Looking for someone with experience fermenting who I could ask several questions. Such as- how long can my saurkraut last before going bad? How would I even know? smell? mold? Recently made my first ferment, super basic, rediculously delicious, of course I made half a gallon of it. Why make a little when you could make
a lot? Looking forward to experimenting next month with some different vegetables. Please help if you can. Thank You.
If it tastes good it should be good to eat. Many people put it in the fridge. That way it lasts longer and the fermentation process slows. After awhile, it becomes slishy, then slimy, then it can actually get mold on it. Then don't eat it. After awhile, you'll get a sense of how often you need to make it. It is one of the cheapest and most delicious ways to improve your health.
I had a bunch a beet kavas going with damn near a half inch of various molds on top of it. I just poor it out past it (the mold mat floats) and dilute with water and drink. It's great stuff. Super invigorating. Beets. Water. Salt.
You call half a gallon a lot? I have a fermentation crock that holds 3 gallons and load that bad boy up every year. Right now I still have fermented pickles in it that I set up this summer. It is a Polish style crock with the water seal, so I can keep things fresh. Mold is not usually a bad thing. There are plenty of cheeses out there that are darn good and all of them have a "mold". But, slimey is bad. Slime indicates cell break-down and that means decomposition. That can be nasty and you will taste it. If you put some kraut on a plate and run your finger over it, then "snap" your fingers, it should simply feel wet, not slimey.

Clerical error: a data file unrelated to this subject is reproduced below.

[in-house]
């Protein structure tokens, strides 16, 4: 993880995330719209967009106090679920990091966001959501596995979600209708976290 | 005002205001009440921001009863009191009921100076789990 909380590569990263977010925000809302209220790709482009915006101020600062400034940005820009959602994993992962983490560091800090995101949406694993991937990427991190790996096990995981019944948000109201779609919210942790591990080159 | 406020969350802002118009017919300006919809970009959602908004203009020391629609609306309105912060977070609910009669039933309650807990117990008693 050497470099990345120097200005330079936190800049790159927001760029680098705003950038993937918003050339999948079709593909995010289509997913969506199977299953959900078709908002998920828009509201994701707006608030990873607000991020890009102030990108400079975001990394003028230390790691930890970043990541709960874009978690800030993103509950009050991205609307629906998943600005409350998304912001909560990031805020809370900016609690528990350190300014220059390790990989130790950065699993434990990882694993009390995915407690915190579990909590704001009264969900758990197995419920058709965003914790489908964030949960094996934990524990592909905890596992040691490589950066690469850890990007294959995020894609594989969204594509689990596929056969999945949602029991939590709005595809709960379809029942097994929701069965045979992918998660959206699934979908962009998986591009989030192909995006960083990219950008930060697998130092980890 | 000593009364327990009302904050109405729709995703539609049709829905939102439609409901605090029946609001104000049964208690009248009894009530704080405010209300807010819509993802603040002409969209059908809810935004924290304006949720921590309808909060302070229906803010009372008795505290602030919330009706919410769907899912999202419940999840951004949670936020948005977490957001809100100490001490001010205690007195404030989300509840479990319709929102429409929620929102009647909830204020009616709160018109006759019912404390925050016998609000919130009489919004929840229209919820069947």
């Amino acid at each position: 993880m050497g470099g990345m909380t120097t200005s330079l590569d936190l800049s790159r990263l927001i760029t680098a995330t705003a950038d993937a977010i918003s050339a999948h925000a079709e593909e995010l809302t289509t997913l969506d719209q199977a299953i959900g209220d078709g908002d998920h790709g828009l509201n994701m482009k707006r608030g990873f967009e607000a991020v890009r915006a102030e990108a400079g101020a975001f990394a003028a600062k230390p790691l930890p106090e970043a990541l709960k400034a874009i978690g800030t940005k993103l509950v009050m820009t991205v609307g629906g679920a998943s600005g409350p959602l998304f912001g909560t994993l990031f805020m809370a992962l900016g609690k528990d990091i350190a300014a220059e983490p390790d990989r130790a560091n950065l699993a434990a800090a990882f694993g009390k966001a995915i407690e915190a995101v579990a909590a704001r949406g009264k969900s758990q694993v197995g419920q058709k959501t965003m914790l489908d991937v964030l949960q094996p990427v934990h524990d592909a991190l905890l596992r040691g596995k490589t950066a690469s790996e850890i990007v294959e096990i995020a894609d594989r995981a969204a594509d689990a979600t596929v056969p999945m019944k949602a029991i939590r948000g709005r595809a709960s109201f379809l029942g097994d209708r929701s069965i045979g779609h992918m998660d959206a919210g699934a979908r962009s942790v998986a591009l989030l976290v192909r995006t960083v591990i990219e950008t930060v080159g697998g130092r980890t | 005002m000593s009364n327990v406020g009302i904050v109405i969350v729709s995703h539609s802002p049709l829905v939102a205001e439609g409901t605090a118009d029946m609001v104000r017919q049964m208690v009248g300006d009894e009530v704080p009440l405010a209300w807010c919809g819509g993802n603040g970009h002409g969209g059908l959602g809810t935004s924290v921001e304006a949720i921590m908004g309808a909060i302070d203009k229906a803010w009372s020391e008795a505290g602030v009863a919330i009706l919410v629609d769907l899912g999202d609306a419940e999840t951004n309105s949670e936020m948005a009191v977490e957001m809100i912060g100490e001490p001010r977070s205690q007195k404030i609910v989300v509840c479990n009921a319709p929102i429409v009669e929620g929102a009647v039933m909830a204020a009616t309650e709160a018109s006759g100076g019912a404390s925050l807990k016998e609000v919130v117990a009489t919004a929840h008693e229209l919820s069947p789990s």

Location: St. Ignatius, Montana, zone 5b
posted 4 years ago
Landon Sunrich wrote:I had a bunch a beet kavas going with damn near a half inch of various molds on top of it. I just poor it out past it (the mold mat floats) and dilute with water and drink. It's great stuff. Super invigorating. Beets. Water. Salt.
My home-made AppleCider Vinegar has a "mother" too and that is a good sign. You can share a piece of that mother with someone who wants to start a batch themselves. It has all the good bacteria in it that makes fermentation the great thing for your body that it is.
Just to clarify. You are probably going to have a white film on top of your sauerkraut. If it is not hairy, it is probably kalm yeast, which is a probiotic. I throw most of the yeast out anyway because I think it's too much. BUt that's normal and ok. I eat all of the sauerkraut then.
If you get hairy, blue, red, green stuff it's probably mold, so throw that out. I don't mean red sauerkraut, that's ok. I use beets and red cabbage. Cheapest form of antioxidants and tastes great.
Lots of bubbles at the beginning are totally normal. That's just the fermentation happening.
They are all different. Observe carefully.
Location: Western Washington
posted 4 years ago
John Saltveit wrote:Observe carefully.
And sample slowly! You'll know pretty quick if it's no good, if you don't strait spit it out it will not sit well if it has a bad sort of funk to it. over rather than under salt is my general rule. I mostly do tonic and soup stock type stuff though. I've only done a couple kim chi batches though and really only watched others do the kraut thing.